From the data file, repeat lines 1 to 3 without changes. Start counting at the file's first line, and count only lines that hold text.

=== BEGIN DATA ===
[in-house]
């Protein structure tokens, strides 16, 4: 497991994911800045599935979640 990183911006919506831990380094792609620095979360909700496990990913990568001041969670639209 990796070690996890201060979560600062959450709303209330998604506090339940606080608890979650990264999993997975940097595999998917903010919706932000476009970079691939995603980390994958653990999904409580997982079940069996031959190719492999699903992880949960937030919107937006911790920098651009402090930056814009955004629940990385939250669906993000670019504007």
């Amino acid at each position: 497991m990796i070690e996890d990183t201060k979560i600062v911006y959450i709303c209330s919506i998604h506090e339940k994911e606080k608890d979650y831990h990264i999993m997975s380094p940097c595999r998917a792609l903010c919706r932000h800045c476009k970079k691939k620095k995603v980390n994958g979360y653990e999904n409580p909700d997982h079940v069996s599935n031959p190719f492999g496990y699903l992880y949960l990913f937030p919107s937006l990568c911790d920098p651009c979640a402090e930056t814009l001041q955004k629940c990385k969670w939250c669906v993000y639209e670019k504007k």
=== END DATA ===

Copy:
[in-house]
């Protein structure tokens, strides 16, 4: 497991994911800045599935979640 990183911006919506831990380094792609620095979360909700496990990913990568001041969670639209 990796070690996890201060979560600062959450709303209330998604506090339940606080608890979650990264999993997975940097595999998917903010919706932000476009970079691939995603980390994958653990999904409580997982079940069996031959190719492999699903992880949960937030919107937006911790920098651009402090930056814009955004629940990385939250669906993000670019504007």
């Amino acid at each position: 497991m990796i070690e996890d990183t201060k979560i600062v911006y959450i709303c209330s919506i998604h506090e339940k994911e606080k608890d979650y831990h990264i999993m997975s380094p940097c595999r998917a792609l903010c919706r932000h800045c476009k970079k691939k620095k995603v980390n994958g979360y653990e999904n409580p909700d997982h079940v069996s599935n031959p190719f492999g496990y699903l992880y949960l990913f937030p919107s937006l990568c911790d920098p651009c979640a402090e930056t814009l001041q955004k629940c990385k969670w939250c669906v993000y639209e670019k504007k």